Olympics provide massive boost to cycling in UK, says new LSE report for Sky and British Cycling
Research of 1,000 people before and after London 2012 shows higher interest in cycling, and existing ones riding more often
New research from Sky in association with British Cycling has found that Great Britain’s London 2012 cycling success has given rise to increased participation in all forms of cycling, including for competition, commuting or simply getting out for a ride with family and friends.
More than half of respondents to a poll – 52 per cent – said that the success of Bradley Wiggins, Laura Trott, Sarah Storey and others at the Olympic and Paralympic Games had motivated them to take to two wheels.
The research, conducted by the London School of Economics and published in a report called The ‘Olympic Cycling Effect’ also found that seven in ten non-cyclists among 1,000 people questioned before and after the Games believe that there will be a permanent positive effect on cycling in the UK as a result of this summer’s success.
The direct link between London 2012 and increased interest in cycling was shown by the finding that the incidence of respondents who said they were occasional, regular or frequent cyclists all rose sharply after the Olympics.
Prior to the Games, 19 per cent of respondents who ride a bike described themselves as occasional cyclists, with 42 per cent saying they were regular and 28 per cent frequent cyclists. Following the Olympics, those figures had risen to, respectively, 33 per cent, 64 per cent and 66 per cent.
That is being boosted by people who previously did not cycle getting into the saddle for the first time, with the LSE highlighting evidence of migration between segments – for example, growth in the number of frequent cyclists is most likely explained by those who previously described themselves as regular ones getting on their bike more often.
One explanation we've been hearing from the trade, however, is that the effect of the Olympics may be coincidental and that the real reason more people have been cycling following the Games than were doing so before them is due to the weather, with the sun finally coming out foillowing one of the wettest springs any of us can remember.
Other key findings of the research include:
Almost 50 per cent of total cyclists had taken part in mass cycle rides as a result of the Olympic effect, with 56 per cent of Regular Cyclists inspired to do so.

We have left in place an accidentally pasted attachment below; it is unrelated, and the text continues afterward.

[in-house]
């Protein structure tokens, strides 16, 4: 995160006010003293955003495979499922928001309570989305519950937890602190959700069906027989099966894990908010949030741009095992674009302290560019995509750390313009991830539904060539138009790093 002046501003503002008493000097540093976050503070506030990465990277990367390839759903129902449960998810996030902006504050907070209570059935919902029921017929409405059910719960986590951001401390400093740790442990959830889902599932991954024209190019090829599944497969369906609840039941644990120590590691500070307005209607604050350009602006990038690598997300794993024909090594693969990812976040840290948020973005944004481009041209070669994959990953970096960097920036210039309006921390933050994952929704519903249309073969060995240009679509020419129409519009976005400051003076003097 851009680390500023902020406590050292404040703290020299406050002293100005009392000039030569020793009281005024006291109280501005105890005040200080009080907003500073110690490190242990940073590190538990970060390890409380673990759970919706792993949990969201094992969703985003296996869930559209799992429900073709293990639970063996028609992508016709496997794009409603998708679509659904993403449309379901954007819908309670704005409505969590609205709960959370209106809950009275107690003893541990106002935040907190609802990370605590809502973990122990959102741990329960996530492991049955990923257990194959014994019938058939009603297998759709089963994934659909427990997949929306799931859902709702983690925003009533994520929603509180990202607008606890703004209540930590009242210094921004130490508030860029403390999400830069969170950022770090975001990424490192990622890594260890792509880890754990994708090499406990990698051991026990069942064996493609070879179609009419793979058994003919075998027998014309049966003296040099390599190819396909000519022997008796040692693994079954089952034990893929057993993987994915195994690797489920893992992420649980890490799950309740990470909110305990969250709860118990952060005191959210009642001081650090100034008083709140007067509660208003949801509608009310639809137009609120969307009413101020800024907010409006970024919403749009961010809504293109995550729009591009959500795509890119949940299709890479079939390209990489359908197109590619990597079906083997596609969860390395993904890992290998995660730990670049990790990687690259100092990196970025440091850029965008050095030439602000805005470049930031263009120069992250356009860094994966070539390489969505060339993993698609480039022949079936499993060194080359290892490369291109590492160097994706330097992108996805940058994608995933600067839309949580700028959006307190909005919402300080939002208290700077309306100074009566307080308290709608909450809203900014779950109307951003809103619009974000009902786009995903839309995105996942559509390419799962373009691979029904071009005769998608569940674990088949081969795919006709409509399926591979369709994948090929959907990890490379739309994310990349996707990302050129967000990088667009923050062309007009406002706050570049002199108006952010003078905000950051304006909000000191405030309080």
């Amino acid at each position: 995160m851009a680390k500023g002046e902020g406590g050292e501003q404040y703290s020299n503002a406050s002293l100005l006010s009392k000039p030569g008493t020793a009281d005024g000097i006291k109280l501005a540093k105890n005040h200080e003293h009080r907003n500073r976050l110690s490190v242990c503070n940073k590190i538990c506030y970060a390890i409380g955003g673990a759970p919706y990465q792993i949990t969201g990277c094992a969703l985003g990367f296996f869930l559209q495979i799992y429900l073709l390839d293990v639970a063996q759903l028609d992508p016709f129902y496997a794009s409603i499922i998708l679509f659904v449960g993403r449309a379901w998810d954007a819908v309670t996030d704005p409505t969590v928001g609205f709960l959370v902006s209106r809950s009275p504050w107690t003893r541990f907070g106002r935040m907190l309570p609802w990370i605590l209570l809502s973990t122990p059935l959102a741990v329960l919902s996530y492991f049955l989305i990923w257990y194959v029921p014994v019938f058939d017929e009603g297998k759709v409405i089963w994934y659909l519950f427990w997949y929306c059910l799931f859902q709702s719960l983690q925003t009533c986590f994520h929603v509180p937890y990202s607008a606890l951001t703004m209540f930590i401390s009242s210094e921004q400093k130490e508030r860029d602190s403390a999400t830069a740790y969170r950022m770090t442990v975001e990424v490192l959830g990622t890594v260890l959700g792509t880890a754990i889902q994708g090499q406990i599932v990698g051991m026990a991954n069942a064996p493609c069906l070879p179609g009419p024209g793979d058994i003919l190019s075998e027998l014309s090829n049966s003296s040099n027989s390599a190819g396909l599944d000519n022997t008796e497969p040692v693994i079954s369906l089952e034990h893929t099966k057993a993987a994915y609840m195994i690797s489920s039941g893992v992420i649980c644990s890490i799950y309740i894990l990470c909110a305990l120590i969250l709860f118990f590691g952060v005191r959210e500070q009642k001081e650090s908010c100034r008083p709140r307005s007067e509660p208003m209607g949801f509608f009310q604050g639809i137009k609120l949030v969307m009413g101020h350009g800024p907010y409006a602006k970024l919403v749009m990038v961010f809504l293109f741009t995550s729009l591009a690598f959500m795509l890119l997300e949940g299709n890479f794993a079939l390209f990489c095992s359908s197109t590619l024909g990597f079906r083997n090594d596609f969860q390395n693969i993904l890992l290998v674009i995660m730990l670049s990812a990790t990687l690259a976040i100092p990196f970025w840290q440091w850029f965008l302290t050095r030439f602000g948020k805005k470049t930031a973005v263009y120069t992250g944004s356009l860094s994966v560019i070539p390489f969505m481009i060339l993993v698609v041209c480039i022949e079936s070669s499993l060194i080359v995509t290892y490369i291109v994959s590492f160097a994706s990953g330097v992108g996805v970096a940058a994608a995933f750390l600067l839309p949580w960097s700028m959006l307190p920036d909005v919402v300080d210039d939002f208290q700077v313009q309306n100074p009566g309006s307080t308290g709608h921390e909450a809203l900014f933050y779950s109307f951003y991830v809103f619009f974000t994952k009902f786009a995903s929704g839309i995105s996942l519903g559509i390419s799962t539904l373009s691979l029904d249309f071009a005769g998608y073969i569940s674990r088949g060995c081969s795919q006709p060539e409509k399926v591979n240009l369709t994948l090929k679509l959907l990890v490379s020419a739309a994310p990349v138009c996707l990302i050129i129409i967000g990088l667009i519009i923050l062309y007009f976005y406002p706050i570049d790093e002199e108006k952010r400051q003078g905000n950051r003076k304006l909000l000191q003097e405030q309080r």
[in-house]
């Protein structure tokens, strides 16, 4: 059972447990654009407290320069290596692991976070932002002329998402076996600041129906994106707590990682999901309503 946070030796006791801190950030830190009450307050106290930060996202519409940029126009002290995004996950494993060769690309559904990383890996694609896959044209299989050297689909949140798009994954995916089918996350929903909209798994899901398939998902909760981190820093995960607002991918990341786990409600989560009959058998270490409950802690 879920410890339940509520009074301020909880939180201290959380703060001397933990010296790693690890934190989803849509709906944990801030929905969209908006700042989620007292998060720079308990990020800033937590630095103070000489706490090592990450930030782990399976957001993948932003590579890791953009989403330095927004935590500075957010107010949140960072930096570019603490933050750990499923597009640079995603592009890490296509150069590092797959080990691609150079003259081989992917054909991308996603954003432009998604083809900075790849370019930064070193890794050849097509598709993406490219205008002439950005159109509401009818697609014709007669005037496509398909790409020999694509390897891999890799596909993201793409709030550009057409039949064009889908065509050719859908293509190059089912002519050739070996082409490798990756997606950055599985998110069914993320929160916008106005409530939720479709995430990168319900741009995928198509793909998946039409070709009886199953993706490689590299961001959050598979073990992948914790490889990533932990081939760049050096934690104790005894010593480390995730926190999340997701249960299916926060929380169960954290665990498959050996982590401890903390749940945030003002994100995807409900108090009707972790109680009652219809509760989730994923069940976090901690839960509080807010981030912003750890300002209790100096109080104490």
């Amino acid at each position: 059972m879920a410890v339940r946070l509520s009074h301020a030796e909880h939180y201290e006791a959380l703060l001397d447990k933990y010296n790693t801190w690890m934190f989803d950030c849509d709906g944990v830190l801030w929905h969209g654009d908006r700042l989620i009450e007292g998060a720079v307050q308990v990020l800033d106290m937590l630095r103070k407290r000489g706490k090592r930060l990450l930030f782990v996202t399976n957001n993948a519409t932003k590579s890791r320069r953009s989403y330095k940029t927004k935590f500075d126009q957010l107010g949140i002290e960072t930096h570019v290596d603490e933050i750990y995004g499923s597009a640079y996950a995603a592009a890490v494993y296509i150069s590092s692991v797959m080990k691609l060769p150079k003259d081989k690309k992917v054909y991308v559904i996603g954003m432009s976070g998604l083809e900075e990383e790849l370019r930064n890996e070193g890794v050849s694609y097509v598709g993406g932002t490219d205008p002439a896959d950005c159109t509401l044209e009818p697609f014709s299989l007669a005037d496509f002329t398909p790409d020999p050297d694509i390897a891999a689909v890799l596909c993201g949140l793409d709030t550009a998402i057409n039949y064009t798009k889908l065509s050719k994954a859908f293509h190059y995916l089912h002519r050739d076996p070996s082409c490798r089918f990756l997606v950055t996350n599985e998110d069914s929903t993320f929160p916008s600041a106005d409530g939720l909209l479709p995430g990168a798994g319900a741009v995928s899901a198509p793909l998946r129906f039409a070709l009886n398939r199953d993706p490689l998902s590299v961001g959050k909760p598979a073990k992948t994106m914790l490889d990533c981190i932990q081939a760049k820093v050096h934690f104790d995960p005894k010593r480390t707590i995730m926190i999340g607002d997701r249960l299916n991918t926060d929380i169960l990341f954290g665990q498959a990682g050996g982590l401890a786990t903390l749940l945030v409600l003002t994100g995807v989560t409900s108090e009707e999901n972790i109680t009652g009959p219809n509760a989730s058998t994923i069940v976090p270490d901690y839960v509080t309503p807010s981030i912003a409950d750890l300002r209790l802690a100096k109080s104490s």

One in four of all respondents said that they were more likely to take a UK cycling holiday as a result of the London 2012 Games, with this rising to 45 per cent for Frequent Cyclists.
Around 40 per cent of the sample indicated that London 2012 had inspired them to visit a Velodrome and organised cycle events as a spectator.
42 per cent said they were inspired to watch or visit other para-cycling events
Unsurprisingly, the upsurge in interest in cycling has also provided a boost to the UK bicycle industry, which a separate report commissioned last year from the LSE by Sky and British Cycling estimated to be worth £2.9 billion.
The latest report says:
28 per cent of all respondents felt inspired to buy bikes and cycle accessories in the lead-up to the Games
Retailers reported a surge in demand following the Games. Cycle Surgery, reported a ‘record turnover week’ for road bikes for the second week of the Olympics.
Wiggle reported UK traffic to its site leapt by 71 per cent during the Olympic period and online store Very.co.uk reported a 73 per cent jump in sales of bikes to women as a result of the Olympic effect.
Specific findings that indicate an Olympic legacy that cycling can build on include:
The results confirm a resounding degree of support for the sustained growth of cycling in the UK.
Almost 100 per cent believed that the London 2012 Olympic Games will have a lasting effect on cycling participation in the UK.
Over 50 per cent of the group are now motivated to volunteer to support people with a disability to cycle in their local area.
Commenting on the report's findings, Tricia Thompson, Director of Cycling at Sky, said: “Right from the beginning of our partnership with British Cycling in 2008 we have been working hard to bring the grassroots and elite sides of cycling closer together.
“This research shows the first tangible evidence of the connection between the two.”
Ian Drake, CEO of British Cycling added: “The partnership between British Cycling and Sky, unique in sport in this country, has been the key to using Olympic and Paralympic success to encourage huge numbers of people to get on their bikes.
“Our success in driving participation is no fluke but the product of years of detailed planning and preparation.”